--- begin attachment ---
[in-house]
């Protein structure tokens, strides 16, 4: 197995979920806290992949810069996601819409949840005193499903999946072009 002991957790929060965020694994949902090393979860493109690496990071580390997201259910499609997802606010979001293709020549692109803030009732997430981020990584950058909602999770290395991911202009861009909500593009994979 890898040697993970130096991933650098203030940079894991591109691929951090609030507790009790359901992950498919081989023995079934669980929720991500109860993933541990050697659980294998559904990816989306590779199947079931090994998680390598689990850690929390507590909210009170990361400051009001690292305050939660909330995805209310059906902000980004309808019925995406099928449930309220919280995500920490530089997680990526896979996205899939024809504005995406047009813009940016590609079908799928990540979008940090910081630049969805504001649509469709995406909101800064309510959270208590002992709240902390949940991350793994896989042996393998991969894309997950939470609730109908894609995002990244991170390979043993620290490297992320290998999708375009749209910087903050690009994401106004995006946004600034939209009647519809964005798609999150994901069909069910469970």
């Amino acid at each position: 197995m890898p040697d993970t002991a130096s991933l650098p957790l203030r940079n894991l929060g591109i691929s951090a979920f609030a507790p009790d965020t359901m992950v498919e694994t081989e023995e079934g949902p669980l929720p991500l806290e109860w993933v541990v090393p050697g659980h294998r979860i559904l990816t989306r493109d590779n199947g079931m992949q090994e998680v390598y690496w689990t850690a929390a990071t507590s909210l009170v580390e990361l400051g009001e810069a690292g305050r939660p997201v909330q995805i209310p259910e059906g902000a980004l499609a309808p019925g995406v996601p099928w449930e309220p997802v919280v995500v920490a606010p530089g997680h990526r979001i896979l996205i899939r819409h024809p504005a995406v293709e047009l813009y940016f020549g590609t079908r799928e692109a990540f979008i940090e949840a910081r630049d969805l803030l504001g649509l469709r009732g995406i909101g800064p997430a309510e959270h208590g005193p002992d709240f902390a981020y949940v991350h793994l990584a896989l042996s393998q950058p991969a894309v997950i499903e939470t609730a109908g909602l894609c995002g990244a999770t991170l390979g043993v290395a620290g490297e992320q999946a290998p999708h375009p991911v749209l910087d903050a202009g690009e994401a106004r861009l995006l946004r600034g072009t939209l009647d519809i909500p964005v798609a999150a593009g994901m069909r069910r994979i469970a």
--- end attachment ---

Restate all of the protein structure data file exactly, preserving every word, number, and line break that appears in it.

[in-house]
């Protein structure tokens, strides 16, 4: 197995979920806290992949810069996601819409949840005193499903999946072009 002991957790929060965020694994949902090393979860493109690496990071580390997201259910499609997802606010979001293709020549692109803030009732997430981020990584950058909602999770290395991911202009861009909500593009994979 890898040697993970130096991933650098203030940079894991591109691929951090609030507790009790359901992950498919081989023995079934669980929720991500109860993933541990050697659980294998559904990816989306590779199947079931090994998680390598689990850690929390507590909210009170990361400051009001690292305050939660909330995805209310059906902000980004309808019925995406099928449930309220919280995500920490530089997680990526896979996205899939024809504005995406047009813009940016590609079908799928990540979008940090910081630049969805504001649509469709995406909101800064309510959270208590002992709240902390949940991350793994896989042996393998991969894309997950939470609730109908894609995002990244991170390979043993620290490297992320290998999708375009749209910087903050690009994401106004995006946004600034939209009647519809964005798609999150994901069909069910469970």
């Amino acid at each position: 197995m890898p040697d993970t002991a130096s991933l650098p957790l203030r940079n894991l929060g591109i691929s951090a979920f609030a507790p009790d965020t359901m992950v498919e694994t081989e023995e079934g949902p669980l929720p991500l806290e109860w993933v541990v090393p050697g659980h294998r979860i559904l990816t989306r493109d590779n199947g079931m992949q090994e998680v390598y690496w689990t850690a929390a990071t507590s909210l009170v580390e990361l400051g009001e810069a690292g305050r939660p997201v909330q995805i209310p259910e059906g902000a980004l499609a309808p019925g995406v996601p099928w449930e309220p997802v919280v995500v920490a606010p530089g997680h990526r979001i896979l996205i899939r819409h024809p504005a995406v293709e047009l813009y940016f020549g590609t079908r799928e692109a990540f979008i940090e949840a910081r630049d969805l803030l504001g649509l469709r009732g995406i909101g800064p997430a309510e959270h208590g005193p002992d709240f902390a981020y949940v991350h793994l990584a896989l042996s393998q950058p991969a894309v997950i499903e939470t609730a109908g909602l894609c995002g990244a999770t991170l390979g043993v290395a620290g490297e992320q999946a290998p999708h375009p991911v749209l910087d903050a202009g690009e994401a106004r861009l995006l946004r600034g072009t939209l009647d519809i909500p964005v798609a999150a593009g994901m069909r069910r994979i469970a």